Life has certainly been good for Marina Erakovic lately. Her world ranking reflects a consistent run of form in the past 12 months. She beat world No 3 Victoria Azarenka (now No 1), battled through qualifying to reach the main draw in three grand slams, made her first WTA singles final (Quebec) and the doubles semifinals at Wimbledon.
In another career highlight, Erakovic downed world No 13 Sabine Lisicki at the Rome Masters last week and will be inside the top 40 when WTA rankings are updated this week.
It is rarefied territory for a New Zealand tennis player. Brett Steven got as high as 32 in the world in the early 1990s while Belinda Cordwell was the last female to hit such heights more than 20 years ago. Since then, as the sport has become more global, no Kiwi has come close to even reaching the top 100.
She credits her Florida-based coach Christian Zahalka with changing her mental approach to the game, taking a day-to-day, game-by-game approach.
In something that sounds similar to the New Zealand cricket team's strategy at the 1992 World Cup, where they only talked about the yellow team, the blue team and the green team (instead of Australia, England and Pakistan), Erakovic prefers not to focus on rankings, whether her own or her opponents'.
"I didn't look at the rankings [last week] so I didn't know where Sabine was," says Erakovic. "It was only after the match that someone told me she was in the top 20."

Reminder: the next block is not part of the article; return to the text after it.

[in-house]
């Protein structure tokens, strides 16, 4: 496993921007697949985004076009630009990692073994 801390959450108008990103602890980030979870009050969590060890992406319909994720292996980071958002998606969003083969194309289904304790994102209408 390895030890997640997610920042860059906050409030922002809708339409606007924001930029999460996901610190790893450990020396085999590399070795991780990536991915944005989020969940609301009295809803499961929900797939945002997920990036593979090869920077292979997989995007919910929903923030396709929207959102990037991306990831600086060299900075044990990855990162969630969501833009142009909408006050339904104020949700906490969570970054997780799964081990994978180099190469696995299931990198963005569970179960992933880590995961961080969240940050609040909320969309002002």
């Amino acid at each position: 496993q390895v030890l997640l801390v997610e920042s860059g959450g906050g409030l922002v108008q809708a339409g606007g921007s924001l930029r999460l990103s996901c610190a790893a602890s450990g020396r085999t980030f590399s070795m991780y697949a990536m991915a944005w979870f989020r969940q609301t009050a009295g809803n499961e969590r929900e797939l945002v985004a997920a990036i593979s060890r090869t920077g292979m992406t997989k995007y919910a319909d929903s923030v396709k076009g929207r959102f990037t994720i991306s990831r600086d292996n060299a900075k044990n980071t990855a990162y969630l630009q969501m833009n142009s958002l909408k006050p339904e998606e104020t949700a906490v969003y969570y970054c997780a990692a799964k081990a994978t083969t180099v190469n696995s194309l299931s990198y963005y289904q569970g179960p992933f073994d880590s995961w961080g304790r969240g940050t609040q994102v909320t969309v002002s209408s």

It might be unusual but it is an approach that works for the 24-year-old. The nature of tennis, with so many elements, means you can play well and lose, or be a bit off but still come away with the win.
She was close to being in "the zone" against Azarenka but admits coming off the court after the Lisicki match scratching her head. "I didn't feel that great out there and conditions were tough for both of us," reflects Erakovic, "but it is about hanging tough."
So better then not to sweat on results and rather focus on performance. Technically she is feeling good, hitting the ball "a lot bigger" and has improved her game understanding and tactical approach. She also feels more comfortable within the bubble that is a tennis tournament.
It's easy to forget just how far Erakovic has come. After a run of injuries, she was ranked 324 just over 18 months ago. Before that, she endured two injury-plagued years, including time on crutches. There were tough times, like the 2010 Australian Open when she could barely keep the ball in the court. She admits now that she lost a lot confidence but always retained some belief.
"I wasn't winning matches and didn't have any confidence out on court," says Erakovic. "I didn't back myself in game situations any more. I knew I could still play but couldn't find it in a match. It was about finding the way again."
She is understandably "much happier" than she was three or four years ago and happy to talk about her ultimate goal: "Ever since I was a little girl I wanted to be No 1 in the world," says Erakovic. "That is what I am still working toward - you have to aim high."
Another goal is the London Olympics and she says it will be "very disappointing" if a spot on the New Zealand team is not forthcoming. The top 56 players in the world (with a maximum of four from any single country) after the French Open will qualify for London, though the New Zealand Olympic Committee is hedging its bets over whether the New Zealand number one will be sent, given their criteria of a top 16 finish.
Erakovic, in form and on her favourite grass surface, is capable of mounting a run through the field.